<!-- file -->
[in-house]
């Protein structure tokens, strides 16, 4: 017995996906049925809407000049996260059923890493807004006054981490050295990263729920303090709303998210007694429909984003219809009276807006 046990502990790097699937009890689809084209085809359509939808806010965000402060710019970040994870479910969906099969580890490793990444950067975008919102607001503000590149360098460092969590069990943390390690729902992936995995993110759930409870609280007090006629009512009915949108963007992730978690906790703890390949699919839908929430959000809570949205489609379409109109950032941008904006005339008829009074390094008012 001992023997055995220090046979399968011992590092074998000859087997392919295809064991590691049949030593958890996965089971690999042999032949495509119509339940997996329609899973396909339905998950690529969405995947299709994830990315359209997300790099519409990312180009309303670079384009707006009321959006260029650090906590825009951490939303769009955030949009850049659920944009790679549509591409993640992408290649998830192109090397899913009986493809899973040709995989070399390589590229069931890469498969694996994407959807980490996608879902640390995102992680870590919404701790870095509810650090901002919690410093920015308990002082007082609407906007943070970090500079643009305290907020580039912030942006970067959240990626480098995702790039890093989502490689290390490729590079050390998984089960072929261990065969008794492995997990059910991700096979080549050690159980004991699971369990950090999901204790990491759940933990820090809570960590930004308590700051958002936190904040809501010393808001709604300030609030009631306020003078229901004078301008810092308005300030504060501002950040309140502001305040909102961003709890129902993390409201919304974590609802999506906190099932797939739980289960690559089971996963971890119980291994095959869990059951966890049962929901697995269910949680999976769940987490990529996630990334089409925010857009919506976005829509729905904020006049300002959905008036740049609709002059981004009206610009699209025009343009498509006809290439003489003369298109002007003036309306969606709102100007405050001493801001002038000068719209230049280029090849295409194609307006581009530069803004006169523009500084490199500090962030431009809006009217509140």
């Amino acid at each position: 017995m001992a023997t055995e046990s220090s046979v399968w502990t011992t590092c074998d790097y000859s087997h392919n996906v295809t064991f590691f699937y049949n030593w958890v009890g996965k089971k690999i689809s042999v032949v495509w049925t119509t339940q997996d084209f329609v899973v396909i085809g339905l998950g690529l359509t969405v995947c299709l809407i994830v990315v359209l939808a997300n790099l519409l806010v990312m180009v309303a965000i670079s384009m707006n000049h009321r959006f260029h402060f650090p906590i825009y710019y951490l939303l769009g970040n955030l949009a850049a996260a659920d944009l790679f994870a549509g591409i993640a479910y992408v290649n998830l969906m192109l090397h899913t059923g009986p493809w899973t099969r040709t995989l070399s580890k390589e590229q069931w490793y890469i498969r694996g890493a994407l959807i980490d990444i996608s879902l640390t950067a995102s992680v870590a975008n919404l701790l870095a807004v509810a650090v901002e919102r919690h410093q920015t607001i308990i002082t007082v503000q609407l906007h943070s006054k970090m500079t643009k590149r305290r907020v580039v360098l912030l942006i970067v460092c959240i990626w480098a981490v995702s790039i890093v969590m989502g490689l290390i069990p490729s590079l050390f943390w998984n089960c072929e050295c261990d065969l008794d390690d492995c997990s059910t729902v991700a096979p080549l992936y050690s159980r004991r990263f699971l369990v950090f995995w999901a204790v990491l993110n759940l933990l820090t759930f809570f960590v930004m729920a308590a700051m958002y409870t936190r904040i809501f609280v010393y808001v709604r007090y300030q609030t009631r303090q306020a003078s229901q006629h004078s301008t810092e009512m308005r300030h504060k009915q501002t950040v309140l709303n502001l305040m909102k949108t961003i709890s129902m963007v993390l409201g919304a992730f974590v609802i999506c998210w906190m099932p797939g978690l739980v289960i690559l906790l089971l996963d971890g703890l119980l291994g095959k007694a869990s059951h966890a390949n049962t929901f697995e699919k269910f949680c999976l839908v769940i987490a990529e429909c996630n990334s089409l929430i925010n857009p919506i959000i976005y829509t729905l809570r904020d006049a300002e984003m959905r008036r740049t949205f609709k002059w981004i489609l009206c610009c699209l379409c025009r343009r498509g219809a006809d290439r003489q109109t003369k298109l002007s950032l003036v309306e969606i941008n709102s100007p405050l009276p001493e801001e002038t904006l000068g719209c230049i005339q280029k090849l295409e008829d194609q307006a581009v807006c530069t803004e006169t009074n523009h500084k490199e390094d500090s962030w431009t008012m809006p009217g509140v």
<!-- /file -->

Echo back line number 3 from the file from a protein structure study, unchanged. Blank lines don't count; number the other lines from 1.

């Amino acid at each position: 017995m001992a023997t055995e046990s220090s046979v399968w502990t011992t590092c074998d790097y000859s087997h392919n996906v295809t064991f590691f699937y049949n030593w958890v009890g996965k089971k690999i689809s042999v032949v495509w049925t119509t339940q997996d084209f329609v899973v396909i085809g339905l998950g690529l359509t969405v995947c299709l809407i994830v990315v359209l939808a997300n790099l519409l806010v990312m180009v309303a965000i670079s384009m707006n000049h009321r959006f260029h402060f650090p906590i825009y710019y951490l939303l769009g970040n955030l949009a850049a996260a659920d944009l790679f994870a549509g591409i993640a479910y992408v290649n998830l969906m192109l090397h899913t059923g009986p493809w899973t099969r040709t995989l070399s580890k390589e590229q069931w490793y890469i498969r694996g890493a994407l959807i980490d990444i996608s879902l640390t950067a995102s992680v870590a975008n919404l701790l870095a807004v509810a650090v901002e919102r919690h410093q920015t607001i308990i002082t007082v503000q609407l906007h943070s006054k970090m500079t643009k590149r305290r907020v580039v360098l912030l942006i970067v460092c959240i990626w480098a981490v995702s790039i890093v969590m989502g490689l290390i069990p490729s590079l050390f943390w998984n089960c072929e050295c261990d065969l008794d390690d492995c997990s059910t729902v991700a096979p080549l992936y050690s159980r004991r990263f699971l369990v950090f995995w999901a204790v990491l993110n759940l933990l820090t759930f809570f960590v930004m729920a308590a700051m958002y409870t936190r904040i809501f609280v010393y808001v709604r007090y300030q609030t009631r303090q306020a003078s229901q006629h004078s301008t810092e009512m308005r300030h504060k009915q501002t950040v309140l709303n502001l305040m909102k949108t961003i709890s129902m963007v993390l409201g919304a992730f974590v609802i999506c998210w906190m099932p797939g978690l739980v289960i690559l906790l089971l996963d971890g703890l119980l291994g095959k007694a869990s059951h966890a390949n049962t929901f697995e699919k269910f949680c999976l839908v769940i987490a990529e429909c996630n990334s089409l929430i925010n857009p919506i959000i976005y829509t729905l809570r904020d006049a300002e984003m959905r008036r740049t949205f609709k002059w981004i489609l009206c610009c699209l379409c025009r343009r498509g219809a006809d290439r003489q109109t003369k298109l002007s950032l003036v309306e969606i941008n709102s100007p405050l009276p001493e801001e002038t904006l000068g719209c230049i005339q280029k090849l295409e008829d194609q307006a581009v807006c530069t803004e006169t009074n523009h500084k490199e390094d500090s962030w431009t008012m809006p009217g509140v």